1. Earlier today I read what Lopez Gonzalez declared. In my list he tops the list of Chavistas guffaws. Making political hay out of dead policemen???

    This guy holds the triggers for the government and he is a hack!

  2. LOL at cops protesting.

    Not even a bit of pity for them. How ironic that they killed and tortured kids who protested for a change. Change that, if were to be done yesterday, would allow these killed cops to live today.

    Dear cops: reap what you sow since Maduro took power. You deserve it.

    • This comment is grossly unfair. Municipal police in Chacao or Sucre were not responsible for the human rights violations. Some of them might have been, but to say that these folks deserved it is just plain heartless.

  3. There was a recent interview to Alejandro Moreno , the one true expert at explaining the changing patterns of crime inside the barrios , he says that there are three circles of crime , the pros who are just a bunch of barrio kids who put it together , between 20 to 25 years of age , 75% of which lose their lives by that age , the apprentices 15 to 20 years of age who want to get into the band by performing barbarous acts of murder and who being so young lack the capacity for restraint and self control of the hardened criminal and then the younger kids who just collaborate at the fringes , from 11 to 14 years of age . The fact that the crimes now involve kids who are so young , who are impulsive and insensitive to what they are doing and even derive some pride from being grown up enough for doing it is to him a very worrisome sign. he believes that the increased savagery of the crimes is the result of this change in the average age of the barrio criminals

    The police might form part of the fully organized gangs that sit on top of the pyramid but are not necessaritly part of the barrio scene , policemen who to make money might just allow the barrio kids access to guns on ocassion but who recently have been restricted by the govt from allowing kids as many guns as they used to .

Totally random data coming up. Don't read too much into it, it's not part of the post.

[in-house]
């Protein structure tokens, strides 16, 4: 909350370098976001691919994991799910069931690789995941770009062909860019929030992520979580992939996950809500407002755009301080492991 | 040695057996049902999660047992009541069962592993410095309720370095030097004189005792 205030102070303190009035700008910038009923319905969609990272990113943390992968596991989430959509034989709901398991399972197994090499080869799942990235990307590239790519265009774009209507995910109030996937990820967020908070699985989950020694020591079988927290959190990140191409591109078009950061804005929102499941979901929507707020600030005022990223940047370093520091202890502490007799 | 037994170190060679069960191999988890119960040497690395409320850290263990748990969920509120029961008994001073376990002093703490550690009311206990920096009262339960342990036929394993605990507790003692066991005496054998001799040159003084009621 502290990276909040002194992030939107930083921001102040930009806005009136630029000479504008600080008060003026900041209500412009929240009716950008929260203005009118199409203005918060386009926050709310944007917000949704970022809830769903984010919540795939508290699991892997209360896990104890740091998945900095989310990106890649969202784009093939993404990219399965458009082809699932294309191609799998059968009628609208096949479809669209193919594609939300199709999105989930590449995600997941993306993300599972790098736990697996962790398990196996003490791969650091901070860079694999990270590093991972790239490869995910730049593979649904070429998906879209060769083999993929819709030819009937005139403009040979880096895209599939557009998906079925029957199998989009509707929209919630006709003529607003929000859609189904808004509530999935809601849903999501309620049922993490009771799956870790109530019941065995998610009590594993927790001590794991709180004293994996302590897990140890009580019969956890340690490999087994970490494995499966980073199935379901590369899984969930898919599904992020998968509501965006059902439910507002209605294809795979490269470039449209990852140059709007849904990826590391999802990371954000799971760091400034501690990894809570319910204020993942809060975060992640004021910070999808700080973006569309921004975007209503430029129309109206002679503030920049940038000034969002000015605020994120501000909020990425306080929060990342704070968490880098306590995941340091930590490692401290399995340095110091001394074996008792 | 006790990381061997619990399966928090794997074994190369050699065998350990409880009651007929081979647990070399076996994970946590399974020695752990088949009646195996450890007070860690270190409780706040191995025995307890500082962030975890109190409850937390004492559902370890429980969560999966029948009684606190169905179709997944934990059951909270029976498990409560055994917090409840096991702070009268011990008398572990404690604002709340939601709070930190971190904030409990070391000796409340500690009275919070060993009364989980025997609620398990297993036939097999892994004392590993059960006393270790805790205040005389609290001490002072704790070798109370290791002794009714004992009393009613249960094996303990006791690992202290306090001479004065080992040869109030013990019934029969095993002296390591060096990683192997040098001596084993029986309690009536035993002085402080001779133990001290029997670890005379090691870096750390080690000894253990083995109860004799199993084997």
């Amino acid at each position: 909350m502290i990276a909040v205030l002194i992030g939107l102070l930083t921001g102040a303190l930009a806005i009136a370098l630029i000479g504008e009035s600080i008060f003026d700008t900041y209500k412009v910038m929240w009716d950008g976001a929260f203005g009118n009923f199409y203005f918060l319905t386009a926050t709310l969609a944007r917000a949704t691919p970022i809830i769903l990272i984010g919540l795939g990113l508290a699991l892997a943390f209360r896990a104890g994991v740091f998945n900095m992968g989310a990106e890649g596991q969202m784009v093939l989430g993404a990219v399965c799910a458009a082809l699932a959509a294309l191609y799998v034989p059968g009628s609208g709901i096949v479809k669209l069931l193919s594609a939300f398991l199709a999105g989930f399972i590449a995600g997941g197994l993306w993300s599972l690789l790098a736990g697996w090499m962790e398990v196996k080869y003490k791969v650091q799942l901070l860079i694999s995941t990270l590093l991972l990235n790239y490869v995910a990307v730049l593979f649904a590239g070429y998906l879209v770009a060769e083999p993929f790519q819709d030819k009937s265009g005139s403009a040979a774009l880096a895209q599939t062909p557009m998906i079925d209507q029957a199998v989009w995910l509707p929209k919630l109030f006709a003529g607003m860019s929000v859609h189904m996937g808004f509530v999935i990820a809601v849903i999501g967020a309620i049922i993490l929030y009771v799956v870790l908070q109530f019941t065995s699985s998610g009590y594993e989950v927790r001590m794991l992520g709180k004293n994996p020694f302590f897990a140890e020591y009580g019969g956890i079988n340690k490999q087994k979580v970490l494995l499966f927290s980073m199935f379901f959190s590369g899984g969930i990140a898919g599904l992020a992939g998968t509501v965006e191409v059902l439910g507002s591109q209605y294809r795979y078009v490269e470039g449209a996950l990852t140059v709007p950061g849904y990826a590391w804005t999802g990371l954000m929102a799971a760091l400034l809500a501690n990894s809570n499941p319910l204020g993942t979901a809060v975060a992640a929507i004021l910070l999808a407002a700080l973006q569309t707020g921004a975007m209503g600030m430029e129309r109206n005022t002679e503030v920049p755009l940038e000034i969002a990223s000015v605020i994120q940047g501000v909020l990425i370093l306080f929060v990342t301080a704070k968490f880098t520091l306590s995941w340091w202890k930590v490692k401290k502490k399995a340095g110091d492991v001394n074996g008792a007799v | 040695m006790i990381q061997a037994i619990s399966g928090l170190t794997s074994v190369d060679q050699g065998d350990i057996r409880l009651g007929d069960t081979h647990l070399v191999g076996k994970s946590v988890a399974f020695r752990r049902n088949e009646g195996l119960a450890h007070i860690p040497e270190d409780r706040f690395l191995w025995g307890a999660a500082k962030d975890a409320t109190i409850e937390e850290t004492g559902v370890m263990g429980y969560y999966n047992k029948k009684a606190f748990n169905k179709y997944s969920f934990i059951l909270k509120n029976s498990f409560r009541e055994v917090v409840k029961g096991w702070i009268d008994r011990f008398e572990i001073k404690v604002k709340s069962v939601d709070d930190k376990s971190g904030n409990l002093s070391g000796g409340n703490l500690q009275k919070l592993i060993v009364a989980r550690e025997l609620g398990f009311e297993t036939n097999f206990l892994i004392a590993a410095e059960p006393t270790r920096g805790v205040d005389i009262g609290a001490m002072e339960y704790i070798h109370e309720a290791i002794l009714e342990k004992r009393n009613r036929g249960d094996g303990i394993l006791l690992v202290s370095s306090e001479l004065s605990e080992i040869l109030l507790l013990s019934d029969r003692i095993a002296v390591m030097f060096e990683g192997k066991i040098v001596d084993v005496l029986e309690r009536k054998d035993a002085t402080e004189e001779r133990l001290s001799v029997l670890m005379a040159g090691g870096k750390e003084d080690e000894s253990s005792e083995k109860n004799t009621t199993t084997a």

This has created a ‘shortage’ of guns which the barrio gangs is making up for by going after isolated policemen to kill them and take their guns . The increase in policemen killings may be a sign of the interior ministrys partial success at trying to curtail the distribution of guns to barrio gangs. !!

  4. Does anyone in Venezuela really believe that one becomes a cop to protect people and prevent crime? The reason is to share in the spoils of bribing people and actually committing the crimes. Criminals killing other criminals….that’s all.

  5. The most influential thinker in todays Venezuela , the one whose advise is most carefully studied and followed by govt bigwigs is not marx or engels or mao , its Dr Goebbles , it is he who wrote the manual for wannabe dictators who want to brainwash an oppressed people and keep themselves popular despite all their misdeeds and failures. !! the regime ought to build him a statue or name some street after him.

  6. Criminals are chavismo’s main instrument of domination against the people, anybody who still insists on denying this is either blind or is collaborating with said plan.

    And as their precious main weapon of mass destruction against society, any ideas regarding its control and dismantling will always be seen as “fascist monstrosities” by those who harness power today.